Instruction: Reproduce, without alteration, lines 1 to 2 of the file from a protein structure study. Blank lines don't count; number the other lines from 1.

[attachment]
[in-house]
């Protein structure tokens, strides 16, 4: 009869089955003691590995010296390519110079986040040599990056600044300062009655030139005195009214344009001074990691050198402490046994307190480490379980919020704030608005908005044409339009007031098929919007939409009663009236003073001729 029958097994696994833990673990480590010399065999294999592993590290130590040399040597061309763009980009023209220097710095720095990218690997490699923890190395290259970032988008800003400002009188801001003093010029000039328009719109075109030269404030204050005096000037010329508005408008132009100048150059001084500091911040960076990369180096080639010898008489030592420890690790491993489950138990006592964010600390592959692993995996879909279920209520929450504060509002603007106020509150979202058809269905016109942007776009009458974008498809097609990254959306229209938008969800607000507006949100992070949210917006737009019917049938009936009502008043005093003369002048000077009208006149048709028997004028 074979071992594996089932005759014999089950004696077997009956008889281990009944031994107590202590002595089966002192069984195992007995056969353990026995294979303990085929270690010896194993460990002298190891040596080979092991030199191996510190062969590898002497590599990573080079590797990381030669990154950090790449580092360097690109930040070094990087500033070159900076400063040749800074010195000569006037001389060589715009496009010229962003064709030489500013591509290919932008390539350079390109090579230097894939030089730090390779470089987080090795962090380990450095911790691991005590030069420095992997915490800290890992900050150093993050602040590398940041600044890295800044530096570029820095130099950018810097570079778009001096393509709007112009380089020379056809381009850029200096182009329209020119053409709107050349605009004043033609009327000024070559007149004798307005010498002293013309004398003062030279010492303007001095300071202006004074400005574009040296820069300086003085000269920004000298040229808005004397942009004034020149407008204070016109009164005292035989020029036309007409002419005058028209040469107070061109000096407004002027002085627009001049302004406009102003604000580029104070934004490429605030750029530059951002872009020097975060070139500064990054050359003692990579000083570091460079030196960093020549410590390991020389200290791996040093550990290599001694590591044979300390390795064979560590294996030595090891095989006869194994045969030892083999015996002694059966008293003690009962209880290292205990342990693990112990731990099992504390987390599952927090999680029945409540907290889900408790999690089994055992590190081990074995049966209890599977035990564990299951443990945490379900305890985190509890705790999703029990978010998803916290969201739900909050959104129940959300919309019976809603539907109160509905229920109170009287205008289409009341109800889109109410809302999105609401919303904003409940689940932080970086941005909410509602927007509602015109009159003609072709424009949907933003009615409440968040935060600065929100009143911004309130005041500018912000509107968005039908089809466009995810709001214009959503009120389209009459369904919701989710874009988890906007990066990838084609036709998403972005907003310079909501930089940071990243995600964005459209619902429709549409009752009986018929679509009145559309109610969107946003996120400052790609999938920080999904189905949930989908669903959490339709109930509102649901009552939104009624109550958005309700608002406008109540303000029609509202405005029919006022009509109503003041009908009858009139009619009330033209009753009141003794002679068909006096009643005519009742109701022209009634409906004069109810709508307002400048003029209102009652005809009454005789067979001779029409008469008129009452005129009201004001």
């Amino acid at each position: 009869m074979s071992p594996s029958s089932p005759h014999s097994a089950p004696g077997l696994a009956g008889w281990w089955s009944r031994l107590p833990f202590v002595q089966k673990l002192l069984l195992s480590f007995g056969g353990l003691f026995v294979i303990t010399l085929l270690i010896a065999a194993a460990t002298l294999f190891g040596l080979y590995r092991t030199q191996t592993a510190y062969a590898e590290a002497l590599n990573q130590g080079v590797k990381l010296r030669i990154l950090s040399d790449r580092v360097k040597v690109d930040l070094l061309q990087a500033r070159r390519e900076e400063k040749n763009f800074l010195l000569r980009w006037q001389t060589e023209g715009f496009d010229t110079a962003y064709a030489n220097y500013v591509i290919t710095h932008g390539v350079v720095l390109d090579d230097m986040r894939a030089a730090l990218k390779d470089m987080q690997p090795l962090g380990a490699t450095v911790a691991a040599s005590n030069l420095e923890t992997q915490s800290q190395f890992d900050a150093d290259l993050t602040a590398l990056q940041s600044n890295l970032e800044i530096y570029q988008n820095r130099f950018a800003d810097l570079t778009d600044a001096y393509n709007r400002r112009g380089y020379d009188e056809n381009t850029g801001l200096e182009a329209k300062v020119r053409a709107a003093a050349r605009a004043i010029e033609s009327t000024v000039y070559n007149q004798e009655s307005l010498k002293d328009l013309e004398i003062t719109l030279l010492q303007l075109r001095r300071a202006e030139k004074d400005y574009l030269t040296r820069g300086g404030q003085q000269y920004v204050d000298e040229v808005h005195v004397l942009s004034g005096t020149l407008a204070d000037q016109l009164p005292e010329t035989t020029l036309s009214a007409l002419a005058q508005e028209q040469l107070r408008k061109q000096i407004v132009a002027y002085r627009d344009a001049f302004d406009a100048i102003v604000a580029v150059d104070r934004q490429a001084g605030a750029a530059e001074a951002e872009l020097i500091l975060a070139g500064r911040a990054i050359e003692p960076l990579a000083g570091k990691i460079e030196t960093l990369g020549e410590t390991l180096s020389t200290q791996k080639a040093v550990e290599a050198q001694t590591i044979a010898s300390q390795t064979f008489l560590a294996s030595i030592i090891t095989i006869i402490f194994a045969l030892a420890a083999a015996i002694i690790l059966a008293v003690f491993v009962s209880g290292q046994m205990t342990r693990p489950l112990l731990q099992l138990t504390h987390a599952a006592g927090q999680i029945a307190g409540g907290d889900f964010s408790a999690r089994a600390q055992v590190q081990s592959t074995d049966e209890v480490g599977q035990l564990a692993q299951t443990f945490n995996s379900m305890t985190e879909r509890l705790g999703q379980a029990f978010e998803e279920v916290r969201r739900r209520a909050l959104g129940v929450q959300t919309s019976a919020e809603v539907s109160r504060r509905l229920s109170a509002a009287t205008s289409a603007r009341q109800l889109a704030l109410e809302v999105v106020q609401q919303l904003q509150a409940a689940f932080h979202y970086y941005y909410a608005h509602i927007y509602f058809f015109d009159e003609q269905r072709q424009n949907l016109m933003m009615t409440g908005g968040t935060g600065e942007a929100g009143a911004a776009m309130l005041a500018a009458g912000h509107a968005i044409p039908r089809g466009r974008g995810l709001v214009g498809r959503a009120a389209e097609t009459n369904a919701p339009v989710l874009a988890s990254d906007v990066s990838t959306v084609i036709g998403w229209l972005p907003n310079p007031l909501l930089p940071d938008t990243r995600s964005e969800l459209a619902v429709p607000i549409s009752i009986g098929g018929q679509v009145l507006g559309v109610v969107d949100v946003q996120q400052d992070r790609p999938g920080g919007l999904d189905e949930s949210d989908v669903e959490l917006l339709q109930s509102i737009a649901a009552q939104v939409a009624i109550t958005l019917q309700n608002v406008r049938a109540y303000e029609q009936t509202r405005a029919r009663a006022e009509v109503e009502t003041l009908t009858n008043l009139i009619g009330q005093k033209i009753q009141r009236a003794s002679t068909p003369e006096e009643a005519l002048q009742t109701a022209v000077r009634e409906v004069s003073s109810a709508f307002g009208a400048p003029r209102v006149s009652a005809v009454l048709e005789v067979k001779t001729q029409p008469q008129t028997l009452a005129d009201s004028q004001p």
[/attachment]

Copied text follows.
[in-house]
């Protein structure tokens, strides 16, 4: 009869089955003691590995010296390519110079986040040599990056600044300062009655030139005195009214344009001074990691050198402490046994307190480490379980919020704030608005908005044409339009007031098929919007939409009663009236003073001729 029958097994696994833990673990480590010399065999294999592993590290130590040399040597061309763009980009023209220097710095720095990218690997490699923890190395290259970032988008800003400002009188801001003093010029000039328009719109075109030269404030204050005096000037010329508005408008132009100048150059001084500091911040960076990369180096080639010898008489030592420890690790491993489950138990006592964010600390592959692993995996879909279920209520929450504060509002603007106020509150979202058809269905016109942007776009009458974008498809097609990254959306229209938008969800607000507006949100992070949210917006737009019917049938009936009502008043005093003369002048000077009208006149048709028997004028 074979071992594996089932005759014999089950004696077997009956008889281990009944031994107590202590002595089966002192069984195992007995056969353990026995294979303990085929270690010896194993460990002298190891040596080979092991030199191996510190062969590898002497590599990573080079590797990381030669990154950090790449580092360097690109930040070094990087500033070159900076400063040749800074010195000569006037001389060589715009496009010229962003064709030489500013591509290919932008390539350079390109090579230097894939030089730090390779470089987080090795962090380990450095911790691991005590030069420095992997915490800290890992900050150093993050602040590398940041600044890295800044530096570029820095130099950018810097570079778009001096393509709007112009380089020379056809381009850029200096182009329209020119053409709107050349605009004043033609009327000024070559007149004798307005010498002293013309004398003062030279010492303007001095300071202006004074400005574009040296820069300086003085000269920004000298040229808005004397942009004034020149407008204070016109009164005292035989020029036309007409002419005058028209040469107070061109000096407004002027002085627009001049302004406009102003604000580029104070934004490429605030750029530059951002872009020097975060070139500064990054050359003692990579000083570091460079030196960093020549410590390991020389200290791996040093550990290599001694590591044979300390390795064979560590294996030595090891095989006869194994045969030892083999015996002694059966008293003690009962209880290292205990342990693990112990731990099992504390987390599952927090999680029945409540907290889900408790999690089994055992590190081990074995049966209890599977035990564990299951443990945490379900305890985190509890705790999703029990978010998803916290969201739900909050959104129940959300919309019976809603539907109160509905229920109170009287205008289409009341109800889109109410809302999105609401919303904003409940689940932080970086941005909410509602927007509602015109009159003609072709424009949907933003009615409440968040935060600065929100009143911004309130005041500018912000509107968005039908089809466009995810709001214009959503009120389209009459369904919701989710874009988890906007990066990838084609036709998403972005907003310079909501930089940071990243995600964005459209619902429709549409009752009986018929679509009145559309109610969107946003996120400052790609999938920080999904189905949930989908669903959490339709109930509102649901009552939104009624109550958005309700608002406008109540303000029609509202405005029919006022009509109503003041009908009858009139009619009330033209009753009141003794002679068909006096009643005519009742109701022209009634409906004069109810709508307002400048003029209102009652005809009454005789067979001779029409008469008129009452005129009201004001």